I have never felt compelled to search or aim for a conclusion. Be that - in my life, in food I eat, art I visit or the architecture I make. I am most content to enjoy the journey rather than worry about the destination. If the present is good, the future will also be that. Tanizaki urges us above to act in the same way through literary style and it is in this quote that I am sure following the urge to produce verbs moments for our clients should always supercede the nouns. Kitchen. Bedroom. Pantry. These words are names given to spaces that define a concluded flat word. Cooking. Communing. Sleeping. Dreaming. Pickling. Storing. These words conjure actions of humans that then produce memories for families that use our designed spaces. I want to make an architecture that is resolved enough in its detailing and thinking but that also allows the spaces for life to happen through verb actions. I call them out-of-the-way spaces. Unless a human performs an act while using my architecture, then I haven’t completed my job successfully. Architects should try following the brush more.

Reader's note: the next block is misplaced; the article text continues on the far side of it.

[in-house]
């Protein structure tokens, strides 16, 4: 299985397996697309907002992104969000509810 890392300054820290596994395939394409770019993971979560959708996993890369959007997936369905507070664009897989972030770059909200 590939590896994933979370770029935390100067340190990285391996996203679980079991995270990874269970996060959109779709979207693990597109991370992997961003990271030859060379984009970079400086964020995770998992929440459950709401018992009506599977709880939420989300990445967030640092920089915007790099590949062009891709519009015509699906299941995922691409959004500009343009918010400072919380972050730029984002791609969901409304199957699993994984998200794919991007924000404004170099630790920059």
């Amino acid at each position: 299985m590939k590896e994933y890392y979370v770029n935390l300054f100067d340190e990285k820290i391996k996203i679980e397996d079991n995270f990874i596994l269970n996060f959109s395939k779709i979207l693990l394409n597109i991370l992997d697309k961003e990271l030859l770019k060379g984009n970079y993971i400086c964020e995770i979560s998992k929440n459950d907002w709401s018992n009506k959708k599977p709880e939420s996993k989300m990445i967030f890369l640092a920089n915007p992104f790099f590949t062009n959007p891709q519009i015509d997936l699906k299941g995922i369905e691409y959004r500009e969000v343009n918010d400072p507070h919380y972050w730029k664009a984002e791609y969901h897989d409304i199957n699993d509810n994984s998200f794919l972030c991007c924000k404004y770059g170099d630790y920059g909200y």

“One of the oldest and most deeply ingrained of Japanese attitudes to literary style holds that too obvious a structure is contrivance, that too orderly an exposition falsified the ruminations of the heart, that the truest representation of the searching mind is just to follow the brush.”